Computer Vision (CV) can help us organize, manage, and analyze visual content efficiently so that we can provide accurate and relevant information to our users.
In recent years, computer vision has emerged as a powerful technology that enables machines to perceive, interpret, and understand the visual world. It has found applications in various fields, including marketing, healthcare, transportation, entertainment, and security. In this blog post, the second in a series about artificial intelligence, I discuss computer vision and how it can be used by information professionals.
What is Computer Vision?
Computer vision (CV) is a field of artificial intelligence that focuses on enabling machines to interpret visual information from the real world. It involves the use of algorithms and models to extract information from images and videos, including features such as color, shape, texture, and motion. Computer vision algorithms can perform tasks such as image recognition, object detection, facial recognition, and scene understanding.
How Can Information Professionals Use Computer Vision?
We work with large amounts of visual material, including images, videos, and graphics. We need to organize, manage, and describe this material efficiently to provide accurate and relevant information to our users. Here are a few ways we can leverage computer vision to better serve our users.
Image recognition algorithms can help intellectual owners protect their rights and protect users from inadvertently using a copyrighted work. By analyzing images shared on social media and comparing them to copyrighted images stored in a database, the technology can identify instances where copyrighted images are being used without permission. Conversely, search engines can leverage this approach by providing its users with information about the copyright status of an image before it may be downloaded.
Object detection can be used to recognize and classify products in images or videos. This can be useful for marketers who want to track and analyze the performance of their products across different channels. For example, marketers can use object detection to identify their products in social media images and videos shared by customers to track the popularity of their products.
Computer vision can be used to retrieve images based on their visual content, such as color, texture, and shape. This can help us describe and our users find relevant images more easily. Several dam system vendors offer this type of content-based image retrieval service, allowing users to search by visually describing what they want to see in an image. To my knowledge, MerlineOne’s Nomad service is the first to combine Natural Language Processing with CV. This is a game changer in my opinion and has the potential of making search UX in DAM platforms much more accessible.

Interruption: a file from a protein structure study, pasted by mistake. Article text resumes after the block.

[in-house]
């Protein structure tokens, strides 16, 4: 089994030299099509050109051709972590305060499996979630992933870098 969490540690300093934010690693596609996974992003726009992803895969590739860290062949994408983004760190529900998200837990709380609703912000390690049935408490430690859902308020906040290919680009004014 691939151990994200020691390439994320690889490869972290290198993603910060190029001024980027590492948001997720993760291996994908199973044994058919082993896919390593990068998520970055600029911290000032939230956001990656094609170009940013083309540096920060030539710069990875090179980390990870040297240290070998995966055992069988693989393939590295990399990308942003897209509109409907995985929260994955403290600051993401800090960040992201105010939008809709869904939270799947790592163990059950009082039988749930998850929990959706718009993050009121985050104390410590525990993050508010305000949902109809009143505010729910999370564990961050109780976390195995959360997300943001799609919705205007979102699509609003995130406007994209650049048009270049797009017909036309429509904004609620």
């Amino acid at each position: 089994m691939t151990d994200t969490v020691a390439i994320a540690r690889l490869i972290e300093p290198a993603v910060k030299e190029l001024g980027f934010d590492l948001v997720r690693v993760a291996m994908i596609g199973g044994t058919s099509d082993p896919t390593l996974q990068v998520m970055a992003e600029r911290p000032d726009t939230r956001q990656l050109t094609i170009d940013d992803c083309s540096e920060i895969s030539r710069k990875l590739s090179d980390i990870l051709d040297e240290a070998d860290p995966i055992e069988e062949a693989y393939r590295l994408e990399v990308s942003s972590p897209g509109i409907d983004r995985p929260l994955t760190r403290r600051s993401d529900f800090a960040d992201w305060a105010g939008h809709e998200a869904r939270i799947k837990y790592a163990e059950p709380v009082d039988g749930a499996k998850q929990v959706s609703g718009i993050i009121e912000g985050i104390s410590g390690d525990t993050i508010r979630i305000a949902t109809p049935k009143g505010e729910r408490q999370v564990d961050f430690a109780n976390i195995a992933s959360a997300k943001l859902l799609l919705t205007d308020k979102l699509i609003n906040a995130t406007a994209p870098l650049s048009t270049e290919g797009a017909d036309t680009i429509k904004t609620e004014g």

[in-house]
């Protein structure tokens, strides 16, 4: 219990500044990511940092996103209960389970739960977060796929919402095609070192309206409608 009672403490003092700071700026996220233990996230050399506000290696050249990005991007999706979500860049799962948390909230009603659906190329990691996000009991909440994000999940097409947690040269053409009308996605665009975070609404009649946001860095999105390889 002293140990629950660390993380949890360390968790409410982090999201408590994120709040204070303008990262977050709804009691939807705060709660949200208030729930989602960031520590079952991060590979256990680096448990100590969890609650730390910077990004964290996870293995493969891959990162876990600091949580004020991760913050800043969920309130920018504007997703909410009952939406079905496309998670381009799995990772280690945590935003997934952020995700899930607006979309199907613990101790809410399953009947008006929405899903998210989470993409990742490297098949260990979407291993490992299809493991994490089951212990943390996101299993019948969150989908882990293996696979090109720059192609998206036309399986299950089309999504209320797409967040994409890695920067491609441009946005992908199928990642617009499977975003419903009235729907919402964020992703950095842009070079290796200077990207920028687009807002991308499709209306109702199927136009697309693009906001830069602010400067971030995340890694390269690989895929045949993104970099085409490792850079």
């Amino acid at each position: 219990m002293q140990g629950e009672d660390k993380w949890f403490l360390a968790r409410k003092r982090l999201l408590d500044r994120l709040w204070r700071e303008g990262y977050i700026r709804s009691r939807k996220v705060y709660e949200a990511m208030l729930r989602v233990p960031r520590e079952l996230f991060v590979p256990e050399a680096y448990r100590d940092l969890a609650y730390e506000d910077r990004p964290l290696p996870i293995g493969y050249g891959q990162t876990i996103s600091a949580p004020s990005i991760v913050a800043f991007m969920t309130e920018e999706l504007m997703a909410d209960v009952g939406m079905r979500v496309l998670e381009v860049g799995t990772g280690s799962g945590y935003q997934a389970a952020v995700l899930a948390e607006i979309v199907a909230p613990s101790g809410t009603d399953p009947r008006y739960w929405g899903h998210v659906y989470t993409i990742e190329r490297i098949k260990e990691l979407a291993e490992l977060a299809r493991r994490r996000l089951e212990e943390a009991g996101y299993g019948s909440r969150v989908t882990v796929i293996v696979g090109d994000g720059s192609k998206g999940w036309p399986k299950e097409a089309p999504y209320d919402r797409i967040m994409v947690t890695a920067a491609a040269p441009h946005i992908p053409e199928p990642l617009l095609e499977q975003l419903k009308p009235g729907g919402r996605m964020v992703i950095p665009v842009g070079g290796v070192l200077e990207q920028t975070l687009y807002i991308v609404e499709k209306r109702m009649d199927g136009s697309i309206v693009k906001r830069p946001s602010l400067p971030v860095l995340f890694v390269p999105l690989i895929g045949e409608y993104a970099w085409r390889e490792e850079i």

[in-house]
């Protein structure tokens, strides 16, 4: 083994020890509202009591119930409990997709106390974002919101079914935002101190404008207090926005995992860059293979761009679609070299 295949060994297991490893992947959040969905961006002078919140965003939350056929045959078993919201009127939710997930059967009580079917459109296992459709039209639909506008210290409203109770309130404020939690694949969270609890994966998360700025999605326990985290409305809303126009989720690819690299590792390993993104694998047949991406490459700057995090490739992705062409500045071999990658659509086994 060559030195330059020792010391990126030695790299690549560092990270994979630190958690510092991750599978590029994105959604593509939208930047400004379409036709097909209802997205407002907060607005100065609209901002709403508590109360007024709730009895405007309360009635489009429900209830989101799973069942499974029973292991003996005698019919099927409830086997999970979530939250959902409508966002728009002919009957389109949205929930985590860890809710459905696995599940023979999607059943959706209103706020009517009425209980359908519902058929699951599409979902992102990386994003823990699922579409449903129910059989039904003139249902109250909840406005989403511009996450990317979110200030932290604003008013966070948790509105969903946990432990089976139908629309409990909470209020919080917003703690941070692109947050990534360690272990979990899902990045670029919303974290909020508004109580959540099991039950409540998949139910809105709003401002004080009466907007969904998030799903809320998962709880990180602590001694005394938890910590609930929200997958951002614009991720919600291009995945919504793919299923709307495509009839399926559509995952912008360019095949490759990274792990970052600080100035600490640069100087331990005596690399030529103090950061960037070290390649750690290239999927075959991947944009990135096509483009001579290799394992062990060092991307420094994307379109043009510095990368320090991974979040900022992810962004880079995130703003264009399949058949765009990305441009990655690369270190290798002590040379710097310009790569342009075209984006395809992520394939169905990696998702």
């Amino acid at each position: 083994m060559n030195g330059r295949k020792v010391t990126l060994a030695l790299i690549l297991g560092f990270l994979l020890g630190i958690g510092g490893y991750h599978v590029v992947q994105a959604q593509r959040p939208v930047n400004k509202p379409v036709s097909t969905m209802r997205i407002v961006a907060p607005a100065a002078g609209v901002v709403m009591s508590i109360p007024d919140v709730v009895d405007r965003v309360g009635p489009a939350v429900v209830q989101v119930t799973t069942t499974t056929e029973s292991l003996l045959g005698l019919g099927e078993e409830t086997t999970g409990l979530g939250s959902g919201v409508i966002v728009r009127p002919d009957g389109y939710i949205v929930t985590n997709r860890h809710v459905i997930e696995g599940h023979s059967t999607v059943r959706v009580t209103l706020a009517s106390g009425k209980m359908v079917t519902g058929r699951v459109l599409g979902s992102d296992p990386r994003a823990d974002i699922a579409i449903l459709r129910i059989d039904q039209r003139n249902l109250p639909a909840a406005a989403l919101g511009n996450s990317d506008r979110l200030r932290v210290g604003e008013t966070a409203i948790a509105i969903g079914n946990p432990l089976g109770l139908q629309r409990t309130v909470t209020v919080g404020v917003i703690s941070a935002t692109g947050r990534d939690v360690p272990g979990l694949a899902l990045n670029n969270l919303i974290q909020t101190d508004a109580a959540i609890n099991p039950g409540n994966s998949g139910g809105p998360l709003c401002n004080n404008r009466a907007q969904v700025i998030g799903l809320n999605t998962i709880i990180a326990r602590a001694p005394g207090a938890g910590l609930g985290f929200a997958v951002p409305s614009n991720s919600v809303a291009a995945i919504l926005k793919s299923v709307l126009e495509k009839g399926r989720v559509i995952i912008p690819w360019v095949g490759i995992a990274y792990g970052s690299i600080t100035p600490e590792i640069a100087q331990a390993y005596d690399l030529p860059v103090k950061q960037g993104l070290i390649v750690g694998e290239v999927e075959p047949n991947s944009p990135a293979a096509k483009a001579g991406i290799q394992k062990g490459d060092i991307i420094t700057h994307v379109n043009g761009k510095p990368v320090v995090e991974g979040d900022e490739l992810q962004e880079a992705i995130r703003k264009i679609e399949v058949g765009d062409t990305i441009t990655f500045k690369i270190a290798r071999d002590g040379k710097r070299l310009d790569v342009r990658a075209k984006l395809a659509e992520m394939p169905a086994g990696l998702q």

Medical imaging generates large volumes of visual data, such as X-rays, CT scans, and MRI images. Visual data mining can be used to analyze this data to identify patterns and anomalies that can help in the diagnosis and treatment of diseases. For example, this method can be used to analyze mammography images to detect early signs of breast cancer.
We spend a large part of our time reviewing, or QC’ing, digital assets. Their quality can be more quickly assessed by using CV. By detecting errors and inconsistencies in images and videos — such as scratches, smudges, poor exposure, and color problems — the algorithm can flag issues for us.
Computer vision can also be used to mine visual data for patterns and trends, enabling us to identify new insights and opportunities. Retail companies generate large volumes of visual data (i.e., product images and videos). We can use visual data mining to analyze this content to identify trends and preferences that can help in product development and marketing. For instance, visual data mining can be used to look at product images to identify the colors, textures, and shapes that customers prefer.
Computer vision can be used to create augmented reality experiences that enhance UX, such as virtual tours and interactive guides. CV can be used to recognize and track hand and body movements, allowing for gesture-based augmented reality experiences. For example, a marketer can use gesture recognition technology to detect a user’s hand movements and trigger an interactive experience such as virtual try-ons, interactive games, or product demos.
Computer vision is a powerful technology that can not only help us manage visual media more efficiently but also provide us with tools to extract new information, insights, and opportunities for our users and clients. As the field of computer vision continues to evolve, we can expect to see more innovative applications in the future.